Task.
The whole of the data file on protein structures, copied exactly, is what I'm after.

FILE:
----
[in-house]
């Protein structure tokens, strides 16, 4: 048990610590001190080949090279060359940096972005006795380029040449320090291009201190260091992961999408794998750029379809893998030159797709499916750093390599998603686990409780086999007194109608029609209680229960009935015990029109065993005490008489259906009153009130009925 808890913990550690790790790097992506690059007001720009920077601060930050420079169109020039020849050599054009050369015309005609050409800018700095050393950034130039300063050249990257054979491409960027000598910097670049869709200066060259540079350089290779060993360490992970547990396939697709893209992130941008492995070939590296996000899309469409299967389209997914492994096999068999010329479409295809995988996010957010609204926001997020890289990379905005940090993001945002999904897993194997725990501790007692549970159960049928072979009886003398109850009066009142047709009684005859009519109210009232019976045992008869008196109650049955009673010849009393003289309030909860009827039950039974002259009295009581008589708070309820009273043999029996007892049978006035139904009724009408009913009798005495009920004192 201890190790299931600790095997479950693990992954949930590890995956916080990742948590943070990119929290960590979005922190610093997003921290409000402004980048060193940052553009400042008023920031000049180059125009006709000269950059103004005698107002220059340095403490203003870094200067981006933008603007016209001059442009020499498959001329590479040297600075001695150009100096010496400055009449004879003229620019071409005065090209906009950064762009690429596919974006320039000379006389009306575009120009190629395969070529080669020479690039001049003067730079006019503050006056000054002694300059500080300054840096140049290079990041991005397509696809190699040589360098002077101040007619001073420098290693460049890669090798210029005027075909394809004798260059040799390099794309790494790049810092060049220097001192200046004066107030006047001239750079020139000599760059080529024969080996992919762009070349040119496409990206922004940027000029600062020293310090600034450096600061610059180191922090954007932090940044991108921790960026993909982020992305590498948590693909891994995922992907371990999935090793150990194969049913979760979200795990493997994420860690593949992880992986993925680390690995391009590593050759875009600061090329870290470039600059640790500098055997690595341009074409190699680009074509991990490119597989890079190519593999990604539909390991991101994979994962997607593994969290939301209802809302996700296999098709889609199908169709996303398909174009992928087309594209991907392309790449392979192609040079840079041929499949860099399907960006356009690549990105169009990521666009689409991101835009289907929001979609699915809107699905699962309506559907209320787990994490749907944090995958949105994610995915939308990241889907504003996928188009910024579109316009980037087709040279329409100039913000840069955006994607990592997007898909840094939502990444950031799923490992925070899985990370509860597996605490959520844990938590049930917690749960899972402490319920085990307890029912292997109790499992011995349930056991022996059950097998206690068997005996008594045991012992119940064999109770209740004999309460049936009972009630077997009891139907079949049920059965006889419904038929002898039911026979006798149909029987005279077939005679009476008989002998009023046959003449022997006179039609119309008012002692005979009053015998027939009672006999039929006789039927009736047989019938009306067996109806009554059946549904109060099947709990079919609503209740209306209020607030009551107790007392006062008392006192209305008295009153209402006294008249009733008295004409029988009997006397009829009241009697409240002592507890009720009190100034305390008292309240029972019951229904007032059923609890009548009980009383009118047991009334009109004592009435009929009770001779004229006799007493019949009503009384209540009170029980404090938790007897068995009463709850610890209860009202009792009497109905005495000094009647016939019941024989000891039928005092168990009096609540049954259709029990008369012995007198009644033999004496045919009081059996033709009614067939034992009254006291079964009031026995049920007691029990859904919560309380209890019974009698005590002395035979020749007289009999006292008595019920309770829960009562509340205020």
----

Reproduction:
[in-house]
């Protein structure tokens, strides 16, 4: 048990610590001190080949090279060359940096972005006795380029040449320090291009201190260091992961999408794998750029379809893998030159797709499916750093390599998603686990409780086999007194109608029609209680229960009935015990029109065993005490008489259906009153009130009925 808890913990550690790790790097992506690059007001720009920077601060930050420079169109020039020849050599054009050369015309005609050409800018700095050393950034130039300063050249990257054979491409960027000598910097670049869709200066060259540079350089290779060993360490992970547990396939697709893209992130941008492995070939590296996000899309469409299967389209997914492994096999068999010329479409295809995988996010957010609204926001997020890289990379905005940090993001945002999904897993194997725990501790007692549970159960049928072979009886003398109850009066009142047709009684005859009519109210009232019976045992008869008196109650049955009673010849009393003289309030909860009827039950039974002259009295009581008589708070309820009273043999029996007892049978006035139904009724009408009913009798005495009920004192 201890190790299931600790095997479950693990992954949930590890995956916080990742948590943070990119929290960590979005922190610093997003921290409000402004980048060193940052553009400042008023920031000049180059125009006709000269950059103004005698107002220059340095403490203003870094200067981006933008603007016209001059442009020499498959001329590479040297600075001695150009100096010496400055009449004879003229620019071409005065090209906009950064762009690429596919974006320039000379006389009306575009120009190629395969070529080669020479690039001049003067730079006019503050006056000054002694300059500080300054840096140049290079990041991005397509696809190699040589360098002077101040007619001073420098290693460049890669090798210029005027075909394809004798260059040799390099794309790494790049810092060049220097001192200046004066107030006047001239750079020139000599760059080529024969080996992919762009070349040119496409990206922004940027000029600062020293310090600034450096600061610059180191922090954007932090940044991108921790960026993909982020992305590498948590693909891994995922992907371990999935090793150990194969049913979760979200795990493997994420860690593949992880992986993925680390690995391009590593050759875009600061090329870290470039600059640790500098055997690595341009074409190699680009074509991990490119597989890079190519593999990604539909390991991101994979994962997607593994969290939301209802809302996700296999098709889609199908169709996303398909174009992928087309594209991907392309790449392979192609040079840079041929499949860099399907960006356009690549990105169009990521666009689409991101835009289907929001979609699915809107699905699962309506559907209320787990994490749907944090995958949105994610995915939308990241889907504003996928188009910024579109316009980037087709040279329409100039913000840069955006994607990592997007898909840094939502990444950031799923490992925070899985990370509860597996605490959520844990938590049930917690749960899972402490319920085990307890029912292997109790499992011995349930056991022996059950097998206690068997005996008594045991012992119940064999109770209740004999309460049936009972009630077997009891139907079949049920059965006889419904038929002898039911026979006798149909029987005279077939005679009476008989002998009023046959003449022997006179039609119309008012002692005979009053015998027939009672006999039929006789039927009736047989019938009306067996109806009554059946549904109060099947709990079919609503209740209306209020607030009551107790007392006062008392006192209305008295009153209402006294008249009733008295004409029988009997006397009829009241009697409240002592507890009720009190100034305390008292309240029972019951229904007032059923609890009548009980009383009118047991009334009109004592009435009929009770001779004229006799007493019949009503009384209540009170029980404090938790007897068995009463709850610890209860009202009792009497109905005495000094009647016939019941024989000891039928005092168990009096609540049954259709029990008369012995007198009644033999004496045919009081059996033709009614067939034992009254006291079964009031026995049920007691029990859904919560309380209890019974009698005590002395035979020749007289009999006292008595019920309770829960009562509340205020």